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Why does Celtic languages ( especially Scotish Gaelic ) lack words like W and use Bh & Mh ?

What is the logic behind attributing W sound to Bh and Mh ?

December 5, 2019



Letters like W are not used in Gaelic because a W does not accurately represent the sound that is being said in Gaelic. The language is from an oral tradition not a written one. People were speaking it not writing it originally. It was only later on that attempts were made to find a way of writing it in the alphabet that is used by English speakers. So the bh and mh sounds actually aren’t a w sound... although they might sometimes sound like it. To me they actually most often sound like a v.

I’m more of a historian than a linguist so hopefully someone can come along and give you a much better explanation- but I thought a non-technical explanation might not be a bad start for those of us like my self who get a bit lost with the linguistic and grammatical terms.


W really only accurately represents mh and bh some of the time in Irish, and never really in a Scottish Gaelic. In addition, the letter w as we know it is fairly new compared to the rest of the Latin alphabet, only dating back to about the 14th century. Old Irish had b and m lenition way before then.


But then why doesn't Celtic languages especially Irish, & S.Gaelic doesn't use the V ?

What is the phonological logic behind representing the sound by Bh & Mh ?


One reason they still use mh and bh is to make it easier to connect the unmutated and mutated forms of words. For example, in Irish “woman” is “bean” and “the woman” is “an bhean”. Just by looking at the words I know that even though the pronunciations are different, they are different forms of the same word. The reason mh and bh are used to represent these particular sounds is because only b and m mutate to these sounds. Their lenitions overlap because they are both voiced lip consonants (meaning they are pronounced with the lips while vibrating the vocal chords).


Another reason is that once upon a time they were just ‘b’ and ‘m’. Over time their sound has changed and that change has taken on grammatical meanings as well. Keeping the original letter helps with looking things up in the dictionary.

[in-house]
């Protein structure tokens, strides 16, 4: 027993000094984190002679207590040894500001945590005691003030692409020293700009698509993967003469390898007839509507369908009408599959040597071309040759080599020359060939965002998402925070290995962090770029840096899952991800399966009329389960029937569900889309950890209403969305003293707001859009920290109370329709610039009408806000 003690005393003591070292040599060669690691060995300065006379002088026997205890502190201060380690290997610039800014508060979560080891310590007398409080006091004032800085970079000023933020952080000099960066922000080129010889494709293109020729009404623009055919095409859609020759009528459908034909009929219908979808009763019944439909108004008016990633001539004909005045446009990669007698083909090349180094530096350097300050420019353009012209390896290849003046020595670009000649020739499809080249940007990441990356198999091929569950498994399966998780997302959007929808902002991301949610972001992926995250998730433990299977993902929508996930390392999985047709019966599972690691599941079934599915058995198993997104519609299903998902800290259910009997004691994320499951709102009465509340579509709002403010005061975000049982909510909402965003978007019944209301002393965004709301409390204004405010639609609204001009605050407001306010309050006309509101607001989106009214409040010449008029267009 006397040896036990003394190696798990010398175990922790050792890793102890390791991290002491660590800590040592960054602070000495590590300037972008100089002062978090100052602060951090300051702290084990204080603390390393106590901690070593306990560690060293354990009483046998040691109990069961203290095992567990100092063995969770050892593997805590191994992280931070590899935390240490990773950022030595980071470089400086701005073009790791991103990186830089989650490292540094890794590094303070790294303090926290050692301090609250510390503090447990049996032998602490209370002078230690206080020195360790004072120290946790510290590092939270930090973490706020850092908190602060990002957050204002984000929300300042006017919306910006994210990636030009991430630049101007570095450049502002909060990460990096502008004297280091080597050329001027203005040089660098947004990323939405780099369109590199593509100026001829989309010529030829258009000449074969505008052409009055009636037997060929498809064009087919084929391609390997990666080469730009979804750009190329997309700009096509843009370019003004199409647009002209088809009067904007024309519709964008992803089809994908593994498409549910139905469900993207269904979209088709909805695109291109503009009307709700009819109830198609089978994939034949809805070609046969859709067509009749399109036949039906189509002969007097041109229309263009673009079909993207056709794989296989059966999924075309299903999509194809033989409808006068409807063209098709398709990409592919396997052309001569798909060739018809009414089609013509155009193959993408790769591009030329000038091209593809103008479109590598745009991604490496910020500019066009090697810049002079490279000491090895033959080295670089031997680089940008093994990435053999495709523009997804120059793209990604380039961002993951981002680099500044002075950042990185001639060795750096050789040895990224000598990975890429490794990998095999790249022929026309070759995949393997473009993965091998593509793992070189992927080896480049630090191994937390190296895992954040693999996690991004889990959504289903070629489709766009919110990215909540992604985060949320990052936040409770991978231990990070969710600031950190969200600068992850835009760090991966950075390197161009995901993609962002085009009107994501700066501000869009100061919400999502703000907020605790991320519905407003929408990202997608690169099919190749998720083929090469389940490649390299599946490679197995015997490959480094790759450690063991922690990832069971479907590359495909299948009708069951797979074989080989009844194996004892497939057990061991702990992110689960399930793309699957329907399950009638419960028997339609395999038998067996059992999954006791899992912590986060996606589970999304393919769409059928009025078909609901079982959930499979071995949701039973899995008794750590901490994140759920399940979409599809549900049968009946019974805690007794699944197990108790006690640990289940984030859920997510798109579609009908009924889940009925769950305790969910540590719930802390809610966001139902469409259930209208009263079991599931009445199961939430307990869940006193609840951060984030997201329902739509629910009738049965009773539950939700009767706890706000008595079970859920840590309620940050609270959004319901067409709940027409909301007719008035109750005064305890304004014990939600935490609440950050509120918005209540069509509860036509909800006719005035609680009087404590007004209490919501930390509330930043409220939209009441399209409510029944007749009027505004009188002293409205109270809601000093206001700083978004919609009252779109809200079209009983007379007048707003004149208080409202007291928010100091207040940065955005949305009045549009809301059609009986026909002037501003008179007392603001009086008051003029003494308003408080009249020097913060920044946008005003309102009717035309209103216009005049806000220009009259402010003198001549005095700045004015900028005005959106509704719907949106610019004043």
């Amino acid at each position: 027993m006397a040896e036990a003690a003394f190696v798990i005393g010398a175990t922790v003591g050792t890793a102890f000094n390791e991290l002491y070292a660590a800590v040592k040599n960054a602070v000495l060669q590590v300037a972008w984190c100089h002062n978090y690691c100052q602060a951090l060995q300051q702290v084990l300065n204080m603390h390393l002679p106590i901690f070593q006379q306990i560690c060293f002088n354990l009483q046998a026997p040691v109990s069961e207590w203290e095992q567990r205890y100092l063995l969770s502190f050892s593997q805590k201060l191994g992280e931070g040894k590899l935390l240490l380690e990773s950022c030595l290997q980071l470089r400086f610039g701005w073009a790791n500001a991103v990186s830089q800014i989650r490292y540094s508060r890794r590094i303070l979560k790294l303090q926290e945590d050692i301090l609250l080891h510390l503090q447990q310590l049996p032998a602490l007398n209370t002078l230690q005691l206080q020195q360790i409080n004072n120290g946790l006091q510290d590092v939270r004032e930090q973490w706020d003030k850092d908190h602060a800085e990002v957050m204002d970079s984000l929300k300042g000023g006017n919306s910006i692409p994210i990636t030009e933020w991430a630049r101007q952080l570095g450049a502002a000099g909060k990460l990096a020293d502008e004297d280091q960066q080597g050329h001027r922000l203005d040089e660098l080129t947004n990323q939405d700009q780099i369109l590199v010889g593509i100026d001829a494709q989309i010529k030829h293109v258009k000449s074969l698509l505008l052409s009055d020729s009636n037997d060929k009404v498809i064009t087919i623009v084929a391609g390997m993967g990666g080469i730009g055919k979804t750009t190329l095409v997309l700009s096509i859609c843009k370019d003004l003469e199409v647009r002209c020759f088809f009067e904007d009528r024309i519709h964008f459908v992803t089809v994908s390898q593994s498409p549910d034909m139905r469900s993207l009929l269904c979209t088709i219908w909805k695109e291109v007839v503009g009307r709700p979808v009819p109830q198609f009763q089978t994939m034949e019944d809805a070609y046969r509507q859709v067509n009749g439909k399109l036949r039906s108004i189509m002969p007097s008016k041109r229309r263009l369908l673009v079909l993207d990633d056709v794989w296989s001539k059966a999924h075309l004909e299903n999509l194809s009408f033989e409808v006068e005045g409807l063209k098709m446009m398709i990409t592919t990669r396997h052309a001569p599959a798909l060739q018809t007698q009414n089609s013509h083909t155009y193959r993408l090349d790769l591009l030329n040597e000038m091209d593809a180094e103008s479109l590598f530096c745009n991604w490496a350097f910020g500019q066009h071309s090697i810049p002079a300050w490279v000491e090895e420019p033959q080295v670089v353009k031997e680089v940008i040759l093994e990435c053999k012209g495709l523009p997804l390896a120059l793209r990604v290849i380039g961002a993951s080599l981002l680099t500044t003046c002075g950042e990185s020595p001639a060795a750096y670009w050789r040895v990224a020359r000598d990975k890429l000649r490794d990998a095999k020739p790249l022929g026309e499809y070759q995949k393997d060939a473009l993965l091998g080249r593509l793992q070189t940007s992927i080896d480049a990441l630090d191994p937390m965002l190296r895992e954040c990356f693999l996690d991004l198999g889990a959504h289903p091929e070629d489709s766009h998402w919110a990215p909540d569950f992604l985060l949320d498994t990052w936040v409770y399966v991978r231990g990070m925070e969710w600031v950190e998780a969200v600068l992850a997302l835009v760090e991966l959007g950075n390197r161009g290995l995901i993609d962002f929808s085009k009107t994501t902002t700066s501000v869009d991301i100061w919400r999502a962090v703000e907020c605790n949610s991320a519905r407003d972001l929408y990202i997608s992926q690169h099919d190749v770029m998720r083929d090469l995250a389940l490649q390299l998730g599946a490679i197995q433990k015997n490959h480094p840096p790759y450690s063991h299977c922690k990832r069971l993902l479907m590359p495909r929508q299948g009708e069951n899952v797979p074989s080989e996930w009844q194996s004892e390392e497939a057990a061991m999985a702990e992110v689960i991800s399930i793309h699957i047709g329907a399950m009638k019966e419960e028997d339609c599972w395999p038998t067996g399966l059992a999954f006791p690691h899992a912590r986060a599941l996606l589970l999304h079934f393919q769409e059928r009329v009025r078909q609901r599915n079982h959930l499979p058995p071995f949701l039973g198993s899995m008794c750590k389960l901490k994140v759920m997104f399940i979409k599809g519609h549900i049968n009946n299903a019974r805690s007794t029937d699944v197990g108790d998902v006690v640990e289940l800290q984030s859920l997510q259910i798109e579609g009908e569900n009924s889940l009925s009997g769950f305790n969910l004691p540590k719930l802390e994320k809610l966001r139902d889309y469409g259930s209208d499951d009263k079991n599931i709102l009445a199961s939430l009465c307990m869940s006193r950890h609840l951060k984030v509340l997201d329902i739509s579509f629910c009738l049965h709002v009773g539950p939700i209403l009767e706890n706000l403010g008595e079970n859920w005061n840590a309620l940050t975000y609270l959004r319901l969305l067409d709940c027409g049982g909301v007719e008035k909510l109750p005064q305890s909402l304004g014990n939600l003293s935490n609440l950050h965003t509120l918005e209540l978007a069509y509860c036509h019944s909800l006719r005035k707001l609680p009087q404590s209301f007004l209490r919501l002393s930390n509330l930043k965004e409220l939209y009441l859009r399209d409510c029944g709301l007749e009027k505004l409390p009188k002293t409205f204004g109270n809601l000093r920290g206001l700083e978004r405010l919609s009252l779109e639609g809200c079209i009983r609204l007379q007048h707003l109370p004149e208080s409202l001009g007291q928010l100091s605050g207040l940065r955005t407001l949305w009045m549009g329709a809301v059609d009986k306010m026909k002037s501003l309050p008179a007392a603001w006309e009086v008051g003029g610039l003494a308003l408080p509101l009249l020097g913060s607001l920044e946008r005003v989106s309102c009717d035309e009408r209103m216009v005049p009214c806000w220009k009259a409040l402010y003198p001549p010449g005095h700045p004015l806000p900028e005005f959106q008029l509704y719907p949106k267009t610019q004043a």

They also aren’t pronounced the same in all positions. Inside a word they often have a ‘w’ quality (leabhar, òbh) and in some Irish dialects they’re ’w’ when broad and ’v’ when slender. Writing them with ‘v’ and ‘w’ would mean different spellings for different dialects. It would also obscure the origins of the words.

Welsh takes the other approach, changing ‘b’ and ‘m’ to ‘f’ (pronounced v). Much more straightforward for reading, but less for looking up words or understanding their components.


Because it was originally written down by Latin-speaking monks. The letter W doesn't exist in Latin, so they didn't use it.


Yes. Whilst other comments on this page are interesting in relation to the modern situation, and may help you with the language, they do not actually answer the question. The answer, as you say, is entirely historical. The Latin alphabet, at the time that monks first arrived in Ireland (where our spelling system developed) was essentially the Classical Latin Alphabet,


before variants were created (identifiable because they both look similar, and are adjacent in the alphabet)

i > j
u > v, w

Of these, k was considered an unnecessary duplicate of c, and z (which was only used in Greek words at this time) did not represent a sound found in Irish. I'm not sure if there was a qu sound in Irish at the time, but there certainly wasn't in the words that had cognates in Latin

quatuor - ceithir
quinque - còig
quando - cuine

so they managed with c. So that is basically what we had in Irish, and still have in Gaelic.

There were some other sounds, but these were mostly the result of lenition. As pointed out above, it was much easier to write the original letter, with a mark showing it had changed than to just write the new sound (as they do in Welsh - very confusing). The method was not standardized at first. A dot was popular (ċ) as was an h (ch), which they seem to have borrowed from the way they wrote Greek words (with ch, th and ph all being used in Latin for Greek sounds, which would, at the time, have been almost identical in Irish, even if they aren't all now).

So that is basically what we have today. D

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